It’s the season for festive cheer and decorating your house or condo with plenty of seasonal plants.   Unfortunately your pets may make decorating decisions of their own, knocking over a vase or trimming poinsettia leaves that seem a little out of place.  If you have an interior designer for a pet or an eating contest world champion, you may be asking yourself what holiday plants are harmful for your dog or cat.  Here’s a list of the common toxic plants for pets.  Keep in mind that the amount of plant that is ingested and the size of your pet are very important factors in determining how harmful a plant might be.

Poinsettia

The toxicity of poinsettias for pets is often overstated. While I wouldn’t recommend letting your pets chew on the leaves, it probably won’t cause more than a mild upset stomach. Signs of toxicity are related to stomach and intestinal upset. Watch out for vomiting, loss of appetite, and diarrhea. The more of this plant that is eaten, the more harmful it can be. Vomiting once then looking perfectly normal should not raise concerns but being ill for more than a couple hours should prompt a visit to the vet.

Poinsettia Christmas

Mildly toxic to cats and dogs

Mistletoe

Cats and Dogs kissing is not the only issue with this plant. If mistletoe is eaten it can be a very harmful plant to your cat or dog. Many different types of mistletoes exist, containing various toxins, with lectins being the most common toxin. These toxins can cause moderate to severe stomach upset, leading to vomiting and lethargy. Depending on the type of mistletoe a large range of toxic symptoms may be seen. Be safe and contact your vet if your pet has eaten this harmful holiday plant.

Mistletoe Dog Kissing

Mistletoe is moderately toxic to Dogs and Cats

Holly

This holiday staple is usually not on the menu because of its prickly exterior. A more adventurous dog or cat may treat themselves to this harmful plant. Typical signs of toxicity include salivation, vomiting, loss of appetite, and lethargy. Typically causes mild to moderate illness. On occasion the berries are replaced with plastic fakes, which if ingested may cause an intestinal obstruction in smaller animals.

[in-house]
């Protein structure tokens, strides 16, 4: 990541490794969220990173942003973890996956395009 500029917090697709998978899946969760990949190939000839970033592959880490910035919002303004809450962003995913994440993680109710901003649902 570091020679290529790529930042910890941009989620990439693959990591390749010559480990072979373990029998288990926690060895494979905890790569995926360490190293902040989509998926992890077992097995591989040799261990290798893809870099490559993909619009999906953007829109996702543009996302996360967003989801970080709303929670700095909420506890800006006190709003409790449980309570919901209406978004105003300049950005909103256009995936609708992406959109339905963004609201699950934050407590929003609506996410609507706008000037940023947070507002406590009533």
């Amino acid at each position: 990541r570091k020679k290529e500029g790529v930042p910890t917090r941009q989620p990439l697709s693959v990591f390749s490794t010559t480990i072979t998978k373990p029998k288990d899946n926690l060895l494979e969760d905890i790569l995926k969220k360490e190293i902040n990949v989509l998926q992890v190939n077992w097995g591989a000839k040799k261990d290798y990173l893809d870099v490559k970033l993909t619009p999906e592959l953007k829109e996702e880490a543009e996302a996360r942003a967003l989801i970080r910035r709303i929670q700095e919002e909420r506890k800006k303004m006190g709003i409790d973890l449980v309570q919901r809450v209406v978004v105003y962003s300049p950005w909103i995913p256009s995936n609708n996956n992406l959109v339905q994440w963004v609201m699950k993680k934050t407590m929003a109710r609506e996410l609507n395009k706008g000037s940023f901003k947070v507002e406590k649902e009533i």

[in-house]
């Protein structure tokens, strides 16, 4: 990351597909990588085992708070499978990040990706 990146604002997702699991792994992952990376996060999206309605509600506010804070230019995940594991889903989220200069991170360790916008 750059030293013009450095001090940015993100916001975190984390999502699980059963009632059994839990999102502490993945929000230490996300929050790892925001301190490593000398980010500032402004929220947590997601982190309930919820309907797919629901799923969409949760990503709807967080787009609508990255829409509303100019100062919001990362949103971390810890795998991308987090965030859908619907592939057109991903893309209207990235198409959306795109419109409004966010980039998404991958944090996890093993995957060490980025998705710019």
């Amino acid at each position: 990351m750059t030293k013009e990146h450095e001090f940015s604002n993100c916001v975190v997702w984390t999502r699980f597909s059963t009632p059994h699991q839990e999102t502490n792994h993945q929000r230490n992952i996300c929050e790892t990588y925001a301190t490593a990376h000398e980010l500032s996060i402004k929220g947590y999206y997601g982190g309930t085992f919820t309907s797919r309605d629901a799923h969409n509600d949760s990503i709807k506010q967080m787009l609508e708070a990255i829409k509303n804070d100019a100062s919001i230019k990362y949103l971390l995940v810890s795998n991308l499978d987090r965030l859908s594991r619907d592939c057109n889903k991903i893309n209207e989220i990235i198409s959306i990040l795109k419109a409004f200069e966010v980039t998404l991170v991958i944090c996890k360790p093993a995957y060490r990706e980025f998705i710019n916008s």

Holly Toxic Dogs Cats

Prickly and not usually eaten

Lillies

Extremely poisonous plant for cats! If you own a cat, do not own lilies. Like water and oil, these two do not mix. Lillies that are members of the Lilium or Hemerocallis family will cause acute kidney failure in cats. If treatment is not initiated within 18 hours, the prognosis for recovery is poor. Other types of lilies like Lily of the Valley do not cause acute kidney failure but do still contain dangerous toxins. All parts of a Lily are toxic. Call your veterinarian immediately if you’ve seen your cat chewing on this dangerous plant.

Lillies are dangerous for cats

Lillies are extremely toxic to cats

Amaryllis

Set to bloom around the holidays, these plants can be a serious danger to cats and dogs. The inner bulb is the most toxic part of the plant while the leaves contain the same toxins in lower concentrations. Salivation, vomiting, and diarrhea are all you’ll likely notice if the leaves are chewed. If the bulb has been touched, contact a veterinarian. Weakness, a stumbling gait, tremors, and seizures can develop.

Amaryllis clear vase

Amaryllis bulb is very toxic to pets

Christmas Cactus

The most ironic of holiday plants can also be irritating to the stomach if eaten. Mild signs of vomiting, loss of appetite, and diarrhea can be seen if this harmful plant is eaten by your cat or dog. Keep food and water away from your pet for a couple hours and all should be well. There have been reports of dermatitis, hives and cold-like symptoms from contact with this plant but this type of reaction is rare.

Christmas Cactus Pretty

Christmas cactus is mildly toxic for cats and dogs

Christmas tree needles

Irrespective of the type of Christmas tree you have picked, this plant is not overly harmful to your pet. All you may notice is a mild upset stomach leading to vomiting, loss of appetite, and diarrhea. The concern is if these needles get lodged in the intestinal tract, then they become a problem. If signs of illness are not resolving rapidly, contact your veterinarian to see if there’s a bigger issue at hand.

Christmas Tree Pic

Needles can cause intestinal obstructions

Aside from plants there are plenty of other dangerous holiday toxins that can throw a wrench in your peaceful holiday vacation.  If your pet is looking ill and you suspect they’ve eaten something poisonous, do not hesitate to call Poison Control.  They can be helpful in advising further treatment of any potential toxicity.  If you have any of these more toxic plants in your household, it is advised to replace them with safer alternatives.  Check back next week for more information on harmful holiday hazards for your dogs and cats.

Stay Safe!

Dr. Tim Julian